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Friday, September 20, 2019
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Go with the flow: Celebrating International Yoga Day

“NAMASTE.”

At the end of yoga class, the yoga guides and students bow, hands pressed together—palms touching, fingers pointing upwards and thumbs close to the chest—and greet each other with this word.

The word “namaste” is derived from the Sanskrit word “Namaskar,” which literally translates to “I bow to you.” It has become a tradition for yoga guides and students to exchange namastes at the end of class as a gesture of mutual respect. The word “namaste” is also a means of saying thank you.

To think of yoga as a religion is the most common misconception about it. What most people don’t know is that yoga is a life-changing practice, solemnly made to nourish the body, mind and spirit. The word “yoga” is derived from Sanskrit which means “to join or unite.”

Started as an ancient practice to achieve harmony between the heart and soul on the path to divine enlightenment in India circa 3,000 B.C., yoga has taken off in the West as an answer to helping ailments such as alleviating physical injuries and chronic pains, and lowering high blood pressure and stress levels.

India’s Prime Minister Narendra Modi gave an impactful speech related to yoga and proposed during the United Nations General Assembly in 2014 to celebrate International Yoga Day every June 21 as it is the longest day of the year in the Northern Hemisphere.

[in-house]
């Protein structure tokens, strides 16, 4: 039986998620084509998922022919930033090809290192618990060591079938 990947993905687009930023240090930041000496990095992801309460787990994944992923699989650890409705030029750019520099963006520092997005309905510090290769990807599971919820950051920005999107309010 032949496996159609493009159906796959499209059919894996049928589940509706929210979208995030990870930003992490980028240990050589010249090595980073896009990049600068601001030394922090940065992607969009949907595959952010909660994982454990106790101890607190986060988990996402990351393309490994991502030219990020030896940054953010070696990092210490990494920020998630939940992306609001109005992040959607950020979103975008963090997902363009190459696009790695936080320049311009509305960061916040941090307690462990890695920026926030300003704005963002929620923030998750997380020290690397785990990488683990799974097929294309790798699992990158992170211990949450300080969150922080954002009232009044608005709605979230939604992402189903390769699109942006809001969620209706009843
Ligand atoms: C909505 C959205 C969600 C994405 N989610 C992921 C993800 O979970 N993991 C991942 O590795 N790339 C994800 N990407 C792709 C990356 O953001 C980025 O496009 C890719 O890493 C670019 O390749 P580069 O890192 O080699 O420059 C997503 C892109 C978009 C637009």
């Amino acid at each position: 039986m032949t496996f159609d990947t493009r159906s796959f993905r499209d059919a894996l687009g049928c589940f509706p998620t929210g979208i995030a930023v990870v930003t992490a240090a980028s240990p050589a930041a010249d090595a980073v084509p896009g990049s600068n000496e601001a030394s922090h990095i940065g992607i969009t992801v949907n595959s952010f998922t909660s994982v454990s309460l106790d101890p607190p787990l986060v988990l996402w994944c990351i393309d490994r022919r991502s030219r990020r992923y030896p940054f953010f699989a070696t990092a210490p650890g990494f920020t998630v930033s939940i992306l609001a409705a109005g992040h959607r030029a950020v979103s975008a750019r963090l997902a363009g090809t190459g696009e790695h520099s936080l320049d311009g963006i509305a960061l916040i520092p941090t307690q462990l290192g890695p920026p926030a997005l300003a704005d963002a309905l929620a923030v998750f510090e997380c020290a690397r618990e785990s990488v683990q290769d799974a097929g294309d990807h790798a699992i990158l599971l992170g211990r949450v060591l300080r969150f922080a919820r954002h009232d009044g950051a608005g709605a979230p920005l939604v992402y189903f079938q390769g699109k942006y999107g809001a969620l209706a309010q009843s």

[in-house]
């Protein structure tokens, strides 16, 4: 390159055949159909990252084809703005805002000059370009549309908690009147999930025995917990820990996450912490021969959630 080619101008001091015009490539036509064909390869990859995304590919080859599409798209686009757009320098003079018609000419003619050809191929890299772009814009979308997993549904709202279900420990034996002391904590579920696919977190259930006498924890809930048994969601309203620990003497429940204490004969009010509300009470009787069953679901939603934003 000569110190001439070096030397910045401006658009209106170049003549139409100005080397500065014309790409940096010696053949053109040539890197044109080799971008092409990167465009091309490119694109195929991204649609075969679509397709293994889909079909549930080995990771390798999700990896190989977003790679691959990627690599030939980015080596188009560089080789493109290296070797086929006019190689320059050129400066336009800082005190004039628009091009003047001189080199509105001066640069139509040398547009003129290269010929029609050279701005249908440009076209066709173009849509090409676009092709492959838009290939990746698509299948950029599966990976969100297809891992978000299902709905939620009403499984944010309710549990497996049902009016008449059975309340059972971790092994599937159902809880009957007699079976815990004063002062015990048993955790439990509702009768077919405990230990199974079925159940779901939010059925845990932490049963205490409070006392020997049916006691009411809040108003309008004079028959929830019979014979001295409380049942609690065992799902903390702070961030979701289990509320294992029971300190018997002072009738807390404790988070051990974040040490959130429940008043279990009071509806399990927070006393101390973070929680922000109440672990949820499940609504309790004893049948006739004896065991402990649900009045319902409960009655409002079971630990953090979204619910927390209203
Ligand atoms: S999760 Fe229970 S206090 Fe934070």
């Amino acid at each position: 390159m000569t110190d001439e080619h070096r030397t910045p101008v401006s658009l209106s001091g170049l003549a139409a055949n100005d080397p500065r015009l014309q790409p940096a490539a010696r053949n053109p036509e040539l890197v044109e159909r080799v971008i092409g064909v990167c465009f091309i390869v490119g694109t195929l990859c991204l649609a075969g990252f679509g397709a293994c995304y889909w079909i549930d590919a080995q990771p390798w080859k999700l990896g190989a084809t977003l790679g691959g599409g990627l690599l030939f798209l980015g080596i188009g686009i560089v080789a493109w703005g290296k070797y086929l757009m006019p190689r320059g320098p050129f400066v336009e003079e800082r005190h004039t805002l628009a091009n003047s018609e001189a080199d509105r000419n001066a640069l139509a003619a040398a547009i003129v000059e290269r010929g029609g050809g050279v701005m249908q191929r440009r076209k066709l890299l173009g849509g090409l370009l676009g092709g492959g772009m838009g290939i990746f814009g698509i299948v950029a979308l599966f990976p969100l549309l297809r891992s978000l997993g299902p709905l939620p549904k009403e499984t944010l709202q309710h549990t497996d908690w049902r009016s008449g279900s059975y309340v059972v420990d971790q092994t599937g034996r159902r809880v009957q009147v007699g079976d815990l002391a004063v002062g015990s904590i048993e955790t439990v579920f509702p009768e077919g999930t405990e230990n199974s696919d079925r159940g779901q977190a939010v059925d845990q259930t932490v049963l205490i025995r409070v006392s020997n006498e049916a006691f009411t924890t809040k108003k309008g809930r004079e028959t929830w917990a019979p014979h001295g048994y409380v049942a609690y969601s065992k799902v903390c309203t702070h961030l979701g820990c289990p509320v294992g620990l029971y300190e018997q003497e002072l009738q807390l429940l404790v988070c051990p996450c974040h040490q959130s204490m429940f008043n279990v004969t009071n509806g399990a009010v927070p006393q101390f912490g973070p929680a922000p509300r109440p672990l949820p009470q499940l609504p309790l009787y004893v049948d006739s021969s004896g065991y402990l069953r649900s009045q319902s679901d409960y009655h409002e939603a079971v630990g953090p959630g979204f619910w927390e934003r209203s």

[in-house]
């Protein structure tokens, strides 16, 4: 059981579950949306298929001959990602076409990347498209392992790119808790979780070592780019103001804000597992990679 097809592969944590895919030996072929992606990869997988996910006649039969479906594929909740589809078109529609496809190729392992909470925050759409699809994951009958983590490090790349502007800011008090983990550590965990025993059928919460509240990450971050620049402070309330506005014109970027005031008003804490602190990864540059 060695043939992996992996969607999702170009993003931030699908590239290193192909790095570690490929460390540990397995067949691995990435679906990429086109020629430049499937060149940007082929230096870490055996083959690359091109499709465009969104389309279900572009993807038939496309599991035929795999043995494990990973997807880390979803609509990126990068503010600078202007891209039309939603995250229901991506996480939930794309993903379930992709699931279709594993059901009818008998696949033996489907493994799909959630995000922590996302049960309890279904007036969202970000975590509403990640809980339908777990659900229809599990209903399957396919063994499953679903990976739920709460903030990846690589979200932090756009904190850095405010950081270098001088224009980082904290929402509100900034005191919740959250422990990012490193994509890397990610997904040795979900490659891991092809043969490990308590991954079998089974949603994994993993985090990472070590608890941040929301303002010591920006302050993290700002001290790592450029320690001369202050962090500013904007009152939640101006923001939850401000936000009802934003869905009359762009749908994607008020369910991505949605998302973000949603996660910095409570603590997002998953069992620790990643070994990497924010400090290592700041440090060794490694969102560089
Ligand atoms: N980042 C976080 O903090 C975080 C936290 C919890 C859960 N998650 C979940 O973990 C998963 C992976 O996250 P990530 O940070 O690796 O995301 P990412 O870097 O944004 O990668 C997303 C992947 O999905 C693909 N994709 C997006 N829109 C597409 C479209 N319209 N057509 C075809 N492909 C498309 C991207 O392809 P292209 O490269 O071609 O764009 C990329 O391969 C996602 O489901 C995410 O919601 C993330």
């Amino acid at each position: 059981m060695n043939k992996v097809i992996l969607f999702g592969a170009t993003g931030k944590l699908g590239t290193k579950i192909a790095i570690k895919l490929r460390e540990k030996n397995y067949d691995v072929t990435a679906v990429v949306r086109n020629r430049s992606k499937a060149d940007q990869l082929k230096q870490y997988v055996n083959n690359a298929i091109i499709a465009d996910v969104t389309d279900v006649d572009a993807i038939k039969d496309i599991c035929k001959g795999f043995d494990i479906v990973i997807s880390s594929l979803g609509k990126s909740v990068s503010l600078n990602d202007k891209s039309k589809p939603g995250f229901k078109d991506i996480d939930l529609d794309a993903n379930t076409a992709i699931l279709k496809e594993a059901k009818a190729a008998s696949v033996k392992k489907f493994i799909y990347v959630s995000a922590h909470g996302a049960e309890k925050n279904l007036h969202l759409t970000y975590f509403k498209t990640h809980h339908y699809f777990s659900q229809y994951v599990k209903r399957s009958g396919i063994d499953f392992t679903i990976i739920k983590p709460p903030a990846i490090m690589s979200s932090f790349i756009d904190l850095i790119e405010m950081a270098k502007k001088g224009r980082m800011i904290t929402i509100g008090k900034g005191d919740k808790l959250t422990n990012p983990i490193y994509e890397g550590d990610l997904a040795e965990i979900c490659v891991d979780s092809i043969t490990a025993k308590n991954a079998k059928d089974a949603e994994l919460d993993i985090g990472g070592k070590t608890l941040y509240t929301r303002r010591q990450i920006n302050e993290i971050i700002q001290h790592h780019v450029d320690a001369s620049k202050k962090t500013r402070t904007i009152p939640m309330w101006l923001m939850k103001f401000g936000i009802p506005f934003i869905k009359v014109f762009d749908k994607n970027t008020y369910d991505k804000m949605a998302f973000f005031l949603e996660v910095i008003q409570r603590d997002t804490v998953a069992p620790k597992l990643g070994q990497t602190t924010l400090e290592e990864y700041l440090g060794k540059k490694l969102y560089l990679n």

According to him, yoga is an invaluable gift of India’s tradition. It embodies unity of mind and body; thought and action; harmony between man and nature. More than 170 countries supported his proposal. Later on, Sam Kutesa, president of the UN General Assembly, declared June 21 as International Yoga Day.

With yoga retreats and studios rising around the world, it is no doubt that it is a well-loved practice. Whether one prefers a sweaty yoga session or a relaxing restorative class, here are some of the basic yoga poses that one needs to practice every day which can help one reap its benefits.

Mountain Pose

This is the base for all standing poses. Start standing with your feet together and pressing down through all toes as you spread them open. Engage your quadriceps to lift your kneecaps. Open your chest and keep your palms facing inward toward the body. Then, imagine a string drawing the crown of your head up to the ceiling, and breathe deeply as you do this pose. Hold this pose for five breaths.

Downward Dog

This pose stretches and strengthens the entire body. Go on all fours with your wrists under your shoulders and knees under your hips. Tuck under your toes and lift your tailbone and press your butt up, drawing your hips toward the ceiling. Hold for five breaths.

Plank

Planking is a great way to strengthen the core. On all fours, tuck under your toes and lift your legs up off the mat. Slide your heels back as your body forms one long line. Keep your palms flat on the floor while your hands are shoulder-width apart and shoulders stacked directly above the wrists. Don’t forget to engage your core!

Child’s Pose

This pose will help you restore your energy, and release the tension and stress in your body. Start on all fours then bring your knees and feet together as you sit on your heels and stretch your arms forward. Lower your forehead to the mat and let your entire body release. Hold for as long as you wish!


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